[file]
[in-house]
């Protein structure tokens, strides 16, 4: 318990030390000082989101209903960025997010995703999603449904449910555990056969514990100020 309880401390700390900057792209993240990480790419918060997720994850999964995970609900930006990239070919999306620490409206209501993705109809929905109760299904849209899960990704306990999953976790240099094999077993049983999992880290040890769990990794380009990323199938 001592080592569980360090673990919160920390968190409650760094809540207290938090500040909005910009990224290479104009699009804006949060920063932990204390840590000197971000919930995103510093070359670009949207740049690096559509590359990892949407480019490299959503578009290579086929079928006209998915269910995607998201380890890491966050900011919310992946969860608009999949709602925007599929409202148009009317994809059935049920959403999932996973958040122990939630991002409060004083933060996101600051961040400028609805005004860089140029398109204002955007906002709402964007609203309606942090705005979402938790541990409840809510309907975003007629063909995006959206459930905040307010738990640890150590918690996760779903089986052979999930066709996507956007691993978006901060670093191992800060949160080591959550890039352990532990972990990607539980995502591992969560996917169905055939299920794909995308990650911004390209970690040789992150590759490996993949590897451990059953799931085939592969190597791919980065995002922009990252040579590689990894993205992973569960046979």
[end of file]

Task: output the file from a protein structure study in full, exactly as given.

[in-house]
């Protein structure tokens, strides 16, 4: 318990030390000082989101209903960025997010995703999603449904449910555990056969514990100020 309880401390700390900057792209993240990480790419918060997720994850999964995970609900930006990239070919999306620490409206209501993705109809929905109760299904849209899960990704306990999953976790240099094999077993049983999992880290040890769990990794380009990323199938 001592080592569980360090673990919160920390968190409650760094809540207290938090500040909005910009990224290479104009699009804006949060920063932990204390840590000197971000919930995103510093070359670009949207740049690096559509590359990892949407480019490299959503578009290579086929079928006209998915269910995607998201380890890491966050900011919310992946969860608009999949709602925007599929409202148009009317994809059935049920959403999932996973958040122990939630991002409060004083933060996101600051961040400028609805005004860089140029398109204002955007906002709402964007609203309606942090705005979402938790541990409840809510309907975003007629063909995006959206459930905040307010738990640890150590918690996760779903089986052979999930066709996507956007691993978006901060670093191992800060949160080591959550890039352990532990972990990607539980995502591992969560996917169905055939299920794909995308990650911004390209970690040789992150590759490996993949590897451990059953799931085939592969190597791919980065995002922009990252040579590689990894993205992973569960046979």